Figure 6 illustrates a car variant as defined with the global configurations editor. The product nodes represent component configurations, where internal nodes are global configurations, and the leaf nodes are associated with configurations in lifecycle tools (also known as local configurations). The top node represents the entire car product configuration. The children of the Car node are the two main subsystems of the car, Power train and Body. The Power Train variant is Basic, and the Body variant is Standard. The leaf nodes (in different colors) link to the respective requirements, code, and test configurations in the respective tools.
Figure 6. A global configuration for a car product variant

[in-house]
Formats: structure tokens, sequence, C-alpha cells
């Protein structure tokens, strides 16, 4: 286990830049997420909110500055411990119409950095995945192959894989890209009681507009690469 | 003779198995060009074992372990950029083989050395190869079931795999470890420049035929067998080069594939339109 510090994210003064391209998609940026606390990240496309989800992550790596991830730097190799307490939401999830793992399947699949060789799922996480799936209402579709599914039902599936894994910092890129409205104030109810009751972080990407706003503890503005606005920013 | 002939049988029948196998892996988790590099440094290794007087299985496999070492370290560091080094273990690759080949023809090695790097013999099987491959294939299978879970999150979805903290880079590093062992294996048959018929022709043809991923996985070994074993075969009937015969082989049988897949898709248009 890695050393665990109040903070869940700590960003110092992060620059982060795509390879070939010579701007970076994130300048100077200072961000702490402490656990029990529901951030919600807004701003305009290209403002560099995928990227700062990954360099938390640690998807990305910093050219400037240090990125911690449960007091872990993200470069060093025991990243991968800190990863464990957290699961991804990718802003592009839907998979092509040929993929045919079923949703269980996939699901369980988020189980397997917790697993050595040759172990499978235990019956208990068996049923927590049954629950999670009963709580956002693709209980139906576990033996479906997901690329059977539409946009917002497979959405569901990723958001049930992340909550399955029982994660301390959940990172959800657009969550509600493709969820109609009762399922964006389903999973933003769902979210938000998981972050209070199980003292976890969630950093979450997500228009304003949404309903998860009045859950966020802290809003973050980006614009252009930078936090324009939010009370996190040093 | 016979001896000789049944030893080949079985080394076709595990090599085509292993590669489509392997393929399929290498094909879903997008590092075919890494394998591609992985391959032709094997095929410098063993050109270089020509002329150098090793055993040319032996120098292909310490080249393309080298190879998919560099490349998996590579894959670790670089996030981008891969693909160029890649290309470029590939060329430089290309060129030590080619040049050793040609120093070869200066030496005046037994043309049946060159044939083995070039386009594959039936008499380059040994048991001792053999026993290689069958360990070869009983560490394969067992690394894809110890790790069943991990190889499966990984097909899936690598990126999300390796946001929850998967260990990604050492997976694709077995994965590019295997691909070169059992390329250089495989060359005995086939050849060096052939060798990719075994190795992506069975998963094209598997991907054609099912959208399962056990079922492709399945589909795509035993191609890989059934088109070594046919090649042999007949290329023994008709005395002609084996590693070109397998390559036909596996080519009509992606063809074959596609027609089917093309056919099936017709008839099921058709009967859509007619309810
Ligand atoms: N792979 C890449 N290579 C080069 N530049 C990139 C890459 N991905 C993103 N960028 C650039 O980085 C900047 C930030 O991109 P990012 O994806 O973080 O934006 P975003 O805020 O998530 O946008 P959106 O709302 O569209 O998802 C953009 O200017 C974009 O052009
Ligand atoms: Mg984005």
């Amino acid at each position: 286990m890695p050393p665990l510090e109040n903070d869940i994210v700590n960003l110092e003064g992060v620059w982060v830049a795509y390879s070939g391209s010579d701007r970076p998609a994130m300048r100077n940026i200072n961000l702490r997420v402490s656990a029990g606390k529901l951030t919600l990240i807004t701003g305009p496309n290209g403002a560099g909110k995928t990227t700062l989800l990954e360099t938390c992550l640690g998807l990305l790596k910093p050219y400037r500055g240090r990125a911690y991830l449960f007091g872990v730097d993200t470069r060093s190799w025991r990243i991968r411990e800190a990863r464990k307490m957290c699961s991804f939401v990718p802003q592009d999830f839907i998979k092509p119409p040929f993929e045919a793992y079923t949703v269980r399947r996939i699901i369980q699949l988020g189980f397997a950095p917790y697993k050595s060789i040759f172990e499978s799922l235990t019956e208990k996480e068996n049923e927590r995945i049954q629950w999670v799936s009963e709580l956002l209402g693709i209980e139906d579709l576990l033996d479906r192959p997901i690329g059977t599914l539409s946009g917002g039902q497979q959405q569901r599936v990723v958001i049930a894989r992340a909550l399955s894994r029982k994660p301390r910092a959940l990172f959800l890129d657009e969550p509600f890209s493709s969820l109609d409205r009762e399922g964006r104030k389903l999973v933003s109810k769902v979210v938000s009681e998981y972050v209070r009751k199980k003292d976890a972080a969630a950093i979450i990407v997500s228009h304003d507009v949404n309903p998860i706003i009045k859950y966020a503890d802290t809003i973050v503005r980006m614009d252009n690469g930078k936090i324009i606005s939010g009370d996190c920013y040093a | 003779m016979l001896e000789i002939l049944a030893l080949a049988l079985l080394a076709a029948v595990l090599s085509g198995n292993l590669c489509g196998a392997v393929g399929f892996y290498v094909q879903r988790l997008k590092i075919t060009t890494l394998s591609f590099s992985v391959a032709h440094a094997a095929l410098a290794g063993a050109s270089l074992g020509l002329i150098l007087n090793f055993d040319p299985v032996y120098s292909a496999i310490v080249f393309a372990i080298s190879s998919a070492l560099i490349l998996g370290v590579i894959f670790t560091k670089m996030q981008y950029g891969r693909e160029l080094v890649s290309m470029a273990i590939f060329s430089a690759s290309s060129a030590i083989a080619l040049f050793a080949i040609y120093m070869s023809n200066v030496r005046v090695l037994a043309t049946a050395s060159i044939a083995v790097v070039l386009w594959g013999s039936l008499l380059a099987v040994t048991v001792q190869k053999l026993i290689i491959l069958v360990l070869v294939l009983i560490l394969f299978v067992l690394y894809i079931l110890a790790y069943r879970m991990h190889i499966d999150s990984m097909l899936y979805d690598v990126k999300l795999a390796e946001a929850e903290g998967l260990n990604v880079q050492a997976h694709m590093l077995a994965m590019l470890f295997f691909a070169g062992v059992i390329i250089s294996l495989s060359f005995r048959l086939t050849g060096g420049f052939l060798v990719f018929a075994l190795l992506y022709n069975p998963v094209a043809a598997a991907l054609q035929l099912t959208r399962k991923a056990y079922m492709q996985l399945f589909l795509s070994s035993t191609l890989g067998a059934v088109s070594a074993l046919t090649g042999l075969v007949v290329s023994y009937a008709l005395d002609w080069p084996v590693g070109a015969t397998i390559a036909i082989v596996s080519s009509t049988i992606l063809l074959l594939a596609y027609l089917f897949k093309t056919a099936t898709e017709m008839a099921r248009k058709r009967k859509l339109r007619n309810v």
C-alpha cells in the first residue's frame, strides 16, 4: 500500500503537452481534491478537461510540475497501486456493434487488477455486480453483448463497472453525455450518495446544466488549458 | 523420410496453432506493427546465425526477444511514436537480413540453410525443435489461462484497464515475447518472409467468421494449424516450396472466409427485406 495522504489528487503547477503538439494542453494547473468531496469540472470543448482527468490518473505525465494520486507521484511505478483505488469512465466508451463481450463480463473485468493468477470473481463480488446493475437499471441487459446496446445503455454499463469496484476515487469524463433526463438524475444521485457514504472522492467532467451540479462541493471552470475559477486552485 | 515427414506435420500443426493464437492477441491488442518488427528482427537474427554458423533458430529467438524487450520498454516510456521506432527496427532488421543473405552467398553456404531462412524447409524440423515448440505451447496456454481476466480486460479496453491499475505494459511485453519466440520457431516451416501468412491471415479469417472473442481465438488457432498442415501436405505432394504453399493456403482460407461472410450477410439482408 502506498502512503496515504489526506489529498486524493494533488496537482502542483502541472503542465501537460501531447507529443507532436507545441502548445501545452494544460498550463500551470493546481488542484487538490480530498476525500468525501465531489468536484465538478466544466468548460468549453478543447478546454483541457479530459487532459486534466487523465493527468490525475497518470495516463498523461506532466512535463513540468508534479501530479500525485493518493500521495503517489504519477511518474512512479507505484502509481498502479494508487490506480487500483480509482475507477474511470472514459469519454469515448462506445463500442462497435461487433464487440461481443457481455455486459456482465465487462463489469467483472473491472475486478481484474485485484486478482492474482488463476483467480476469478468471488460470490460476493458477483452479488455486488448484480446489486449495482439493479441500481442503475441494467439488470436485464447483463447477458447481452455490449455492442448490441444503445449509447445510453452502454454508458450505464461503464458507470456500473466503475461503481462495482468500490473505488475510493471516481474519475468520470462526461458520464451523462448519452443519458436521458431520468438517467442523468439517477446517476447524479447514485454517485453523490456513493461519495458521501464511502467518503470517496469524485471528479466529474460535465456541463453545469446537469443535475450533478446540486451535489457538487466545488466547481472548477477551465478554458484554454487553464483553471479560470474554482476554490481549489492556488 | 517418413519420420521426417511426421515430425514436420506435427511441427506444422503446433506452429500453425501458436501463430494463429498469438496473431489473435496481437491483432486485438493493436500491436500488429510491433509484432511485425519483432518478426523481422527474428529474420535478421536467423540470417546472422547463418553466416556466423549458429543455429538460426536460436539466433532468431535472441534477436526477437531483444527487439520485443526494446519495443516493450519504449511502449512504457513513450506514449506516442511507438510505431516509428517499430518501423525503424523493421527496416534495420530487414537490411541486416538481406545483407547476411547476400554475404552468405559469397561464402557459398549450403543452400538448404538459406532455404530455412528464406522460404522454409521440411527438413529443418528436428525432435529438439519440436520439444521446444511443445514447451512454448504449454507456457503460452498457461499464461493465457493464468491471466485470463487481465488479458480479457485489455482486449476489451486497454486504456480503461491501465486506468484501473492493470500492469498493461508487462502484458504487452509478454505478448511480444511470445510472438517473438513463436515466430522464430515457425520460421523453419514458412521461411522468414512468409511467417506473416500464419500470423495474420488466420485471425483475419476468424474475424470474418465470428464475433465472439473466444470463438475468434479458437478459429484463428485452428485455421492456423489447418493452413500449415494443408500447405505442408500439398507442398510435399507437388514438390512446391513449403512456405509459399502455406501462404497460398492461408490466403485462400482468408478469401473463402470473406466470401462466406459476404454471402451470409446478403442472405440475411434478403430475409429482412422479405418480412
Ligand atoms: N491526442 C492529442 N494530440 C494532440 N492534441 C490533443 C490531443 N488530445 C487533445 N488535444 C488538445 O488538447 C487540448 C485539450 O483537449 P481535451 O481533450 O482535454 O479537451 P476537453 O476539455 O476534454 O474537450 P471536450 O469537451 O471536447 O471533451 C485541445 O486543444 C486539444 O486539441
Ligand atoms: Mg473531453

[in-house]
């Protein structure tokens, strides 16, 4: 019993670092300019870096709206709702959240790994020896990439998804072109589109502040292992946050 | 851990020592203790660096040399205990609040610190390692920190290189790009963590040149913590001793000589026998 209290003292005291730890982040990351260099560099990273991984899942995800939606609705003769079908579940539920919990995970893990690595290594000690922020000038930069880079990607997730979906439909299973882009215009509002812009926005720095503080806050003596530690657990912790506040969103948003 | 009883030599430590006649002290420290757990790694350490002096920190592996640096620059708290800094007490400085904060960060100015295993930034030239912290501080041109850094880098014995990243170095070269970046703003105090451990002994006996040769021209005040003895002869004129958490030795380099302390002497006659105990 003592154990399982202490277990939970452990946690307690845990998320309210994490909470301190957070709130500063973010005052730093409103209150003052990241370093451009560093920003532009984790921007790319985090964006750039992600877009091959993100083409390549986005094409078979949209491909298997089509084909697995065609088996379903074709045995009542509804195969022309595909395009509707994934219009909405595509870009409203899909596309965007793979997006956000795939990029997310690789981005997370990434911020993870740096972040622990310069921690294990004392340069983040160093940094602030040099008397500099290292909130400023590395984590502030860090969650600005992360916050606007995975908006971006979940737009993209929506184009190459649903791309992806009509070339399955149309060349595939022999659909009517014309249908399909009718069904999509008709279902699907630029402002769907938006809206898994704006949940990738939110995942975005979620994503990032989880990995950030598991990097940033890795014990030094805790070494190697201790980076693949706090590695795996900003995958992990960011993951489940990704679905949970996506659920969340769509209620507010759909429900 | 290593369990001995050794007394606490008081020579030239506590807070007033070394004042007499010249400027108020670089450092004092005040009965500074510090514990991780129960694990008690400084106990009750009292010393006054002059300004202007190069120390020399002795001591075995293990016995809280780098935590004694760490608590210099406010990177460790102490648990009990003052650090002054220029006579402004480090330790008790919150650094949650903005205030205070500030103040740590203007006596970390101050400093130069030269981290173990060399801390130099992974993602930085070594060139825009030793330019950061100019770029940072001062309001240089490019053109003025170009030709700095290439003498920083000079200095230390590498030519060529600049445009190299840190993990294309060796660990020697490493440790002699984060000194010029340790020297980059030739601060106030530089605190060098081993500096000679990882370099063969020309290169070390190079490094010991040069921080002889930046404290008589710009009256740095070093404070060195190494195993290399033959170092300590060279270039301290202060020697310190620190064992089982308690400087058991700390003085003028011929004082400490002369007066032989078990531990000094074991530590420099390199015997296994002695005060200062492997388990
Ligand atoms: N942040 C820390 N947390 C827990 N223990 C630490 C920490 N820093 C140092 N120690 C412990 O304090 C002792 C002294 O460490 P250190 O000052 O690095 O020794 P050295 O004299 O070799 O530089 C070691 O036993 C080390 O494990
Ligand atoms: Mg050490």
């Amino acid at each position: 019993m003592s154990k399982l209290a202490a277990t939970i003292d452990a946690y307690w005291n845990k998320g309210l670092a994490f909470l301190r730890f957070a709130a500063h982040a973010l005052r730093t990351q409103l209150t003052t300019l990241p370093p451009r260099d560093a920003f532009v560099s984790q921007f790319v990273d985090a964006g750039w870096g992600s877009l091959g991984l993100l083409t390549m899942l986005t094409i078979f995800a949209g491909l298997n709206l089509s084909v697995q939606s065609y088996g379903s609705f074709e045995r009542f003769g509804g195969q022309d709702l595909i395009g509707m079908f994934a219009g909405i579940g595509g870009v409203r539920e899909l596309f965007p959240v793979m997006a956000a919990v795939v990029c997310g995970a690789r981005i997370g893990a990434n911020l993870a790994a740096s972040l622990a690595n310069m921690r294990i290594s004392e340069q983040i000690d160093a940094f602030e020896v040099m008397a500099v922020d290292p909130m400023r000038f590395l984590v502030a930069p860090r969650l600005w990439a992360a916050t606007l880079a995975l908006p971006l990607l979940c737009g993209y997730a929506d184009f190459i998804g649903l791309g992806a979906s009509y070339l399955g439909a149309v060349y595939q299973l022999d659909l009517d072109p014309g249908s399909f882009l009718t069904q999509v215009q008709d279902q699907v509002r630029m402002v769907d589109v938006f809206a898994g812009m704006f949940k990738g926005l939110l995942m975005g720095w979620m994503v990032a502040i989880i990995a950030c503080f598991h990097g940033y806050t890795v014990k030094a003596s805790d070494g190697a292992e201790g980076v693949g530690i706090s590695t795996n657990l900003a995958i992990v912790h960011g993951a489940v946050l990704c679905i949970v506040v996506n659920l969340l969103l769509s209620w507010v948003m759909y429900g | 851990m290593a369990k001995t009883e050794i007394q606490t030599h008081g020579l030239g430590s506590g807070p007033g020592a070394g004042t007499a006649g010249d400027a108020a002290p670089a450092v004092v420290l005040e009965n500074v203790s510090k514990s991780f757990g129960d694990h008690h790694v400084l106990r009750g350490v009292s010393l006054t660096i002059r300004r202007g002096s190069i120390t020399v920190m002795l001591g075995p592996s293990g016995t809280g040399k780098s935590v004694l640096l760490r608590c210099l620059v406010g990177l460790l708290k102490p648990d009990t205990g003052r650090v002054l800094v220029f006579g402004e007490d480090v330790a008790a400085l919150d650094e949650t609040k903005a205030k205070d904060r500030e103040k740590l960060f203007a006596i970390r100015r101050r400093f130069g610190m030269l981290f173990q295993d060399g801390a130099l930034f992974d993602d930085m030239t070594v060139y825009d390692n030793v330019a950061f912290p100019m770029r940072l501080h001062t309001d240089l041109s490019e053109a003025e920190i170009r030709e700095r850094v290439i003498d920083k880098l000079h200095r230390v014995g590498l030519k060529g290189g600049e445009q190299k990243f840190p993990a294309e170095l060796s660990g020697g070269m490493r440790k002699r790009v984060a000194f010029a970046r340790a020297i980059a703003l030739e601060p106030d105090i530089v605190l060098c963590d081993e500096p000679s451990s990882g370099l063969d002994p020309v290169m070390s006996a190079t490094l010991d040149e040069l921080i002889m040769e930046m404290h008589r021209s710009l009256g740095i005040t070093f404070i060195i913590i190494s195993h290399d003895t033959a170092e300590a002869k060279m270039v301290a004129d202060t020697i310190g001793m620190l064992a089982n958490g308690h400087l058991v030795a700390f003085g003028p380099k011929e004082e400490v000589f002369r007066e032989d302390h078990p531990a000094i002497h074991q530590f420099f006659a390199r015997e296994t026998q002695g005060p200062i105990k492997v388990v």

A key operation in the multi-stream pattern is to branch a new variant from an existing product configuration. For example the GL car is branched into a new variant, named LX. To branch, you "copy a configuration". Then you update the configurations within the structure with the components the new LX car will use. Figure 7 shows how the configurations editor visualizes the two product variants. In the LX variant, you see the new turbo variant of the engine, with the associated configurations for the requirements, code, and test cases.
Figure 7. Creating a new product by branching an existing product in the global configurations editor
Variant management practices
Once you know how to maintain artifacts and components across product variants, you can move on to the other activities or use cases involved in developing a product line:
- Creating a new product variant: You can base the new variant on the common platform or a more specific variant, and use each tool (for requirements, models, code, and tests) and the global configuration tool to carry out this task.